Very interesting and well written …just the kind of things I like to discuss…it’s so sad about the ‘colonialization’ of the mind..but great with people like you to try to turn it around. It frustrates me to see people who deprive their own children of their mother tongue – one of my close girlfriends is from Uganda and her parents never taught her lingala…the older she grew, the more confused she became about her identity, and has now started educating herself about being natural, about her homeland, about Africa as a whole (which is great). I completely agree with you that everyone regardless of race should ALWAYS think about what messages we are putting across to our children with our own behavior. It’s one of the things people never think about – they seem to forget that children watch us and copy us, probably even more than they listen to what we say to them, so that is definitely thought-provoking…I’m thrilled to read about how you’re raising your daughter because it just brings a smile to my face :-)
    I completely agree with you on needing to maintain one’s culture. I wish people could j ust get that right (meaning, my way lol) – promoting and maintaining ones culture is a beautiful and important thing, more so for African cultures than many others because they have been undermined and devalued for centuries, and are incredibly rich and important in human history…but people needs to know the difference between that and just being ‘tribalist’ or looking down on other people in one way or another….at the same time, exposure to other cultures is just as important. I live in a country where I see this happen very successfully and very unsuccessfully at the same time, and it is a stark reminder of how globalized we are all getting as a world..balancing the promotion of ones own culture but at the same time promote understanding interaction is a hard but very important task!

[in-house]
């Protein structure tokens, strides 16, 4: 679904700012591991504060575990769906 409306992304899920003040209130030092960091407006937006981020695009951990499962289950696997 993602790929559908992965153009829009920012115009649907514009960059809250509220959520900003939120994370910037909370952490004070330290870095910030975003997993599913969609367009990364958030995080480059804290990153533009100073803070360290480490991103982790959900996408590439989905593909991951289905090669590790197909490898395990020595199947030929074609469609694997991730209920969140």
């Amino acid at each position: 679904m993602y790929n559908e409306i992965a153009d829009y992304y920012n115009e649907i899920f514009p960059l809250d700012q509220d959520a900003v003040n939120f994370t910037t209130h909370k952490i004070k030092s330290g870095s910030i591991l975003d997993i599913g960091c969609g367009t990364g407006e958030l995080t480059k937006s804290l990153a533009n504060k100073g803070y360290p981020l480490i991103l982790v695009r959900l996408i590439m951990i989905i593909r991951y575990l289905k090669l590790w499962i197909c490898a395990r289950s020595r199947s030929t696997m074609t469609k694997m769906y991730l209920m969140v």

Reply
  14. Nenyenwa

    chai! Nne I see this all the time; I remember when we first moved to the states and I freaked out because I felt that our igbo culture is becoming extinct. I started to teach myself to speak igbo and now I speak it fluently; I prayed for an igbo man and I told him I have no intentions of giving my children English names and I was so glad that he agreed. We have already made plans to buy them igbo books to teach them to read and we will speak to them like we speak to each other. They can learn English at school…I am so afraid of our igbo culture for the next generation

    Reply
    1. Natural Nigerian

      Post author

      That is really commendable – teaching yourself Igbo. How did you manage that? Tips please! I have no English names and I have made it thus far :). My daughter has no English names either. And like you plan to, I started out speaking Igbo to her, figuring that she would learn English in school. Unfortunately, I slacked off and now she has forgotten some words. :(